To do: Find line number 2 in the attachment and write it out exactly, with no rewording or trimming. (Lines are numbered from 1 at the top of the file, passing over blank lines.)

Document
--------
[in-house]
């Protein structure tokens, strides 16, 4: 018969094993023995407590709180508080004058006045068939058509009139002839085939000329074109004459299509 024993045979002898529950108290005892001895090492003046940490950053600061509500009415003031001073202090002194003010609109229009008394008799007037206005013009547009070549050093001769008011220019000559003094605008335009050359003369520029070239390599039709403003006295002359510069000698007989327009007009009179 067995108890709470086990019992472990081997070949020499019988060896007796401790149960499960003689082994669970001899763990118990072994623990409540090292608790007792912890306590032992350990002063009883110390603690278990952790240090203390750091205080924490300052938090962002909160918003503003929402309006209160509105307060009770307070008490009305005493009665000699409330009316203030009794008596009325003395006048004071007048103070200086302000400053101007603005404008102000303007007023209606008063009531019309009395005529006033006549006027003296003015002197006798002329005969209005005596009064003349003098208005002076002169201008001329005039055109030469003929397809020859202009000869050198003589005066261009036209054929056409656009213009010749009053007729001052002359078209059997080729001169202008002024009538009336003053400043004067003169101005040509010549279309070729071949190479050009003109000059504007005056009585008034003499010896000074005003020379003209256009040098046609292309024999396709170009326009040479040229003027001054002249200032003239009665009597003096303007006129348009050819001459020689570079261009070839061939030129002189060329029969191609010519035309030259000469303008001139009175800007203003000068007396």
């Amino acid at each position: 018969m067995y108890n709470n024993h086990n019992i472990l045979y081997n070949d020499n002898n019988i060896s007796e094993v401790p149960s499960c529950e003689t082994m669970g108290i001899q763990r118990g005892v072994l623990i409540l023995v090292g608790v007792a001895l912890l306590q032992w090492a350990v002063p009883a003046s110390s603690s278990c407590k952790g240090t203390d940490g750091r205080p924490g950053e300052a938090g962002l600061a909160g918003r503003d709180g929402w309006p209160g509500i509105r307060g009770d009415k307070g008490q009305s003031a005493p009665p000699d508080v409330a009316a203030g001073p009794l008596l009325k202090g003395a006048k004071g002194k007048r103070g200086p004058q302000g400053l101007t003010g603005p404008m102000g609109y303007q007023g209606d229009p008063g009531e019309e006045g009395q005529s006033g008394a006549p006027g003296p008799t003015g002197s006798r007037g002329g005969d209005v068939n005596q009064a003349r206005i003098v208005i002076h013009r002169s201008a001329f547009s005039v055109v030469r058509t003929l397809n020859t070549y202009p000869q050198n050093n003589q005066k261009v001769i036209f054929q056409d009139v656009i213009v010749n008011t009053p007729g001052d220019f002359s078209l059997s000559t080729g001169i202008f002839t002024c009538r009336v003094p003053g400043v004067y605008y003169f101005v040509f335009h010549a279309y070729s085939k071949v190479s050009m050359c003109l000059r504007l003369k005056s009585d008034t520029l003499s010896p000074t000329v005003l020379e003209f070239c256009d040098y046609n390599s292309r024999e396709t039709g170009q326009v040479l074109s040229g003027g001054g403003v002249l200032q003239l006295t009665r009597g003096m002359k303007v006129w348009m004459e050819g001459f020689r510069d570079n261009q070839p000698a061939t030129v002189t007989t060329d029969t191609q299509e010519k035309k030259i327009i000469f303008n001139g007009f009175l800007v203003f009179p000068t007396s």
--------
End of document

């Protein structure tokens, strides 16, 4: 018969094993023995407590709180508080004058006045068939058509009139002839085939000329074109004459299509 024993045979002898529950108290005892001895090492003046940490950053600061509500009415003031001073202090002194003010609109229009008394008799007037206005013009547009070549050093001769008011220019000559003094605008335009050359003369520029070239390599039709403003006295002359510069000698007989327009007009009179 067995108890709470086990019992472990081997070949020499019988060896007796401790149960499960003689082994669970001899763990118990072994623990409540090292608790007792912890306590032992350990002063009883110390603690278990952790240090203390750091205080924490300052938090962002909160918003503003929402309006209160509105307060009770307070008490009305005493009665000699409330009316203030009794008596009325003395006048004071007048103070200086302000400053101007603005404008102000303007007023209606008063009531019309009395005529006033006549006027003296003015002197006798002329005969209005005596009064003349003098208005002076002169201008001329005039055109030469003929397809020859202009000869050198003589005066261009036209054929056409656009213009010749009053007729001052002359078209059997080729001169202008002024009538009336003053400043004067003169101005040509010549279309070729071949190479050009003109000059504007005056009585008034003499010896000074005003020379003209256009040098046609292309024999396709170009326009040479040229003027001054002249200032003239009665009597003096303007006129348009050819001459020689570079261009070839061939030129002189060329029969191609010519035309030259000469303008001139009175800007203003000068007396």